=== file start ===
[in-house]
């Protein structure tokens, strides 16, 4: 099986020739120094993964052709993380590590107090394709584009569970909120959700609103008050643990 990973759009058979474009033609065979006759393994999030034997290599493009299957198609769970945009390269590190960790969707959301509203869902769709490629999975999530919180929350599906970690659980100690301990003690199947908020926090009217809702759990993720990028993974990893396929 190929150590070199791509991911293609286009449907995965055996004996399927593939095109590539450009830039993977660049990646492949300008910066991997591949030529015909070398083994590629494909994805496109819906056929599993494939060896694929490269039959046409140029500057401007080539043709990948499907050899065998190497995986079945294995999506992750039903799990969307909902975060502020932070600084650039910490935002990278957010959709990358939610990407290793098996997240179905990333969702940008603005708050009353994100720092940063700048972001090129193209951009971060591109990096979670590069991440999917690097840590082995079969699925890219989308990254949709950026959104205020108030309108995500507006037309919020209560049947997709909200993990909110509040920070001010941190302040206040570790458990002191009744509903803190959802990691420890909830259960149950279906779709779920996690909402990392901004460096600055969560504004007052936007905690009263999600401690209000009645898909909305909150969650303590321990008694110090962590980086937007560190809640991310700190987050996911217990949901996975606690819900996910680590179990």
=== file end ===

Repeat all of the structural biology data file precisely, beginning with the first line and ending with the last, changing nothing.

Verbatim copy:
[in-house]
């Protein structure tokens, strides 16, 4: 099986020739120094993964052709993380590590107090394709584009569970909120959700609103008050643990 990973759009058979474009033609065979006759393994999030034997290599493009299957198609769970945009390269590190960790969707959301509203869902769709490629999975999530919180929350599906970690659980100690301990003690199947908020926090009217809702759990993720990028993974990893396929 190929150590070199791509991911293609286009449907995965055996004996399927593939095109590539450009830039993977660049990646492949300008910066991997591949030529015909070398083994590629494909994805496109819906056929599993494939060896694929490269039959046409140029500057401007080539043709990948499907050899065998190497995986079945294995999506992750039903799990969307909902975060502020932070600084650039910490935002990278957010959709990358939610990407290793098996997240179905990333969702940008603005708050009353994100720092940063700048972001090129193209951009971060591109990096979670590069991440999917690097840590082995079969699925890219989308990254949709950026959104205020108030309108995500507006037309919020209560049947997709909200993990909110509040920070001010941190302040206040570790458990002191009744509903803190959802990691420890909830259960149950279906779709779920996690909402990392901004460096600055969560504004007052936007905690009263999600401690209000009645898909909305909150969650303590321990008694110090962590980086937007560190809640991310700190987050996911217990949901996975606690819900996910680590179990």